Let us forget about the actual operation of the Supremes, as a part of the “spoils system,” that Kav is already a functioning unit of, where from the standpoint of ordinary mopes the operative word is “spoil,” or maybe “despoil,” and all go focus on the alleged horny drunk’s “credibility” versus the “credibility” of women (and males too, let us recall) who have meekly entered the lists to challenge the petulant fella’s character. Anyone ask him his analysis of the legal correctness, vel non, of Citizens United and all the other novel excursions that elevate corporate “citizens” (sic, vary much sic) over natural persons? Leave the Roe questions aside, and how about “enhanced interrogation,” and arrogation of power by the unitary presidency and K Street (“unless quid pro quo is manifest, it’s not bribery”) and all that stuff about secret courts and the scope of the power of cops and the Panopticon.

      One wonders if the mechanisms of control, NSA and Fusion Centers and Operation Garden Plot and its family of off-the-shelf war plans, (here’s the “democracy” you live in, folks: to put down “civil disturbances” with US Imperial Troops, will fruit out before the rising gorges of the ordinary people get full enough to produce that “watering of the tree of Liberty” thing…

      1. Carolinian

        Garden Plot….it sounds so cozy and domestic. The Pentagon’s Office of Euphemisms must have burned the midnight oil over that one. It’s right up there with Operation Iraqi Freedom.

        Interesting from your link that the Posse Comitatus Act of 1878 came about after presumed southern complaints during Reconstruction.

        1. Brooklin Bridge

          The constitution gives the government the power to control, “Insurgents.” The Pentagon replaces Insurgents with “domestic civil disturbances.”. I suppose that includes jay-walking, or will soon.

        2. Lambert Strether Post author

          > The Pentagon’s Office of Euphemisms

          Surely the Office of Euphemisms wouldn’t be called “the Office of Euphemisms”? (Amazing there isn’t a Monty Python sketch on this topic….)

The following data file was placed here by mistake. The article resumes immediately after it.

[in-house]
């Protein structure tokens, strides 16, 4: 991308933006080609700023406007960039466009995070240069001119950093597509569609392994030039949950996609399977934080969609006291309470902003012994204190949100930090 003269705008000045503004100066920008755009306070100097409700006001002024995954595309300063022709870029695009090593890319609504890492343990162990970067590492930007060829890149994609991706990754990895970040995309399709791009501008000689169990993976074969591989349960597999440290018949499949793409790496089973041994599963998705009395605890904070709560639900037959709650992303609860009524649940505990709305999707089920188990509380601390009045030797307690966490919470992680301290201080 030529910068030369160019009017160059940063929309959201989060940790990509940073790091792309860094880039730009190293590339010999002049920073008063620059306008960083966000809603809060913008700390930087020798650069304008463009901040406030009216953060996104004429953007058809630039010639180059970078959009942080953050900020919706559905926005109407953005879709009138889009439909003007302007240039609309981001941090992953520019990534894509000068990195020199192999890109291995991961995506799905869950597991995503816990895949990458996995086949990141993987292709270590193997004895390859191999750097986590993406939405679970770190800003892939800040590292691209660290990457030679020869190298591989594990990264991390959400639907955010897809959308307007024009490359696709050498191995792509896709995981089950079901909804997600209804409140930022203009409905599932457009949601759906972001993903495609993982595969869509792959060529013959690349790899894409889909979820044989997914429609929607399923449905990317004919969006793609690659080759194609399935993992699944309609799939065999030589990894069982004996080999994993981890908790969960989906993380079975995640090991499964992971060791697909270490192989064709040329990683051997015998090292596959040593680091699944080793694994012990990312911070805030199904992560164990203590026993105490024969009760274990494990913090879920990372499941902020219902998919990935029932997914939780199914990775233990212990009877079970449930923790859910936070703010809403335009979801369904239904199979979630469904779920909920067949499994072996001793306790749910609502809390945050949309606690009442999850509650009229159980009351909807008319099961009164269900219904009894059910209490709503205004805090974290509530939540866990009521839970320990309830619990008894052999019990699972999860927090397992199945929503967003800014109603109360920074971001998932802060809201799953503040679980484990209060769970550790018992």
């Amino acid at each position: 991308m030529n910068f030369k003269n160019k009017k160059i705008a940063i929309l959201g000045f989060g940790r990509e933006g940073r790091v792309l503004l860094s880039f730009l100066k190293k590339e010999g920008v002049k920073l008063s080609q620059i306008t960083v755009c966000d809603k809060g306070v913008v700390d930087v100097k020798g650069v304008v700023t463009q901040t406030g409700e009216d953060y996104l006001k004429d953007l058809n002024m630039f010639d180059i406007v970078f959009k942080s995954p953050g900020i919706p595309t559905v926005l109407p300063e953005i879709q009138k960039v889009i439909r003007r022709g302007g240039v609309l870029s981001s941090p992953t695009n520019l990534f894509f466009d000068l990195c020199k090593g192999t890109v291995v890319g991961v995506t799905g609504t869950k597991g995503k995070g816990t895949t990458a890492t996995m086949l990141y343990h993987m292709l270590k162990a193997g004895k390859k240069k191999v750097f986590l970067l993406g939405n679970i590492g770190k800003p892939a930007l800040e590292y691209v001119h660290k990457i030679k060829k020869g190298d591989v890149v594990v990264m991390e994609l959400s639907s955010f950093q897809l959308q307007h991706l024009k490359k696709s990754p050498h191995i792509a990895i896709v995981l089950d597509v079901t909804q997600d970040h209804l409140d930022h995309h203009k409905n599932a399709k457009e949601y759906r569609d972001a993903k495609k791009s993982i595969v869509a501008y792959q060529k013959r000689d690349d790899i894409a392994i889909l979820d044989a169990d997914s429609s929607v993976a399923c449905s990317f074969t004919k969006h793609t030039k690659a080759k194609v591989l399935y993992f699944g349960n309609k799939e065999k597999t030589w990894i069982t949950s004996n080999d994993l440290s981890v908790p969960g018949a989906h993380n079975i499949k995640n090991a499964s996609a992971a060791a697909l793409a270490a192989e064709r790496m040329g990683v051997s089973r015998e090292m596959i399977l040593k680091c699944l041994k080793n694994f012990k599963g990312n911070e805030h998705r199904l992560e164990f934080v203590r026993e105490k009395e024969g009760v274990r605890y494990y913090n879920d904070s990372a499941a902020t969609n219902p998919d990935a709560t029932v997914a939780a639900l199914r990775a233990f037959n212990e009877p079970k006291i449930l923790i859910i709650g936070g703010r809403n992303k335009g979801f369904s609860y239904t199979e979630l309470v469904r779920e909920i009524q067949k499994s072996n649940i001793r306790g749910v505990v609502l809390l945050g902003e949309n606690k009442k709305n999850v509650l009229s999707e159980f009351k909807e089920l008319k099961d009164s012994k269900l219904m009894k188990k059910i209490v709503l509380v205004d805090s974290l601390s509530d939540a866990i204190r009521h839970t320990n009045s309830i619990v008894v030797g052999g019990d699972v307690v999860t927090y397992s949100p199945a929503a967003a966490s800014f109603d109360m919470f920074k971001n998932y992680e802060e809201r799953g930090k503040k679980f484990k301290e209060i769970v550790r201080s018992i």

2. noonespecial

        Defense of property before the defense of the individual seems to fit the model described by JTMcPhee.

        Case in point, an update on a case related to the Standing Rock protests against the oil industry. Marcus Mitchell suffered injuries as a result of a bean bag pellet fired by a cop. From today’s Guardian: “More than 18 months later, [Marcus] Mitchell is being prosecuted in relation to the incident, even as the police officers involved appear to have faced no repercussions.”

      3. Roger Smith

        Nothing about my comment suggests he should be pitied. We should however realize that, objectively, outside of what we think or who he actually may be, he was set up, handicapped in his ability to respond. And as far as perjury goes, if we aren’t going to hold Clapper accountable for lying about mass population spying committed by a further unacknowledged government organization, I really see no grounds to punish Kavanaugh over pointless tabloid questions about his high school/college social life, meant to get him to commit perjury in the manner he did.

        1. MyLessThanPrimeBeef

          Is this an end that justifies any means possible?

          Does saving the planet justify a Green Dictator, possibly? (We have not time to lose…we have to act now…)

        2. marym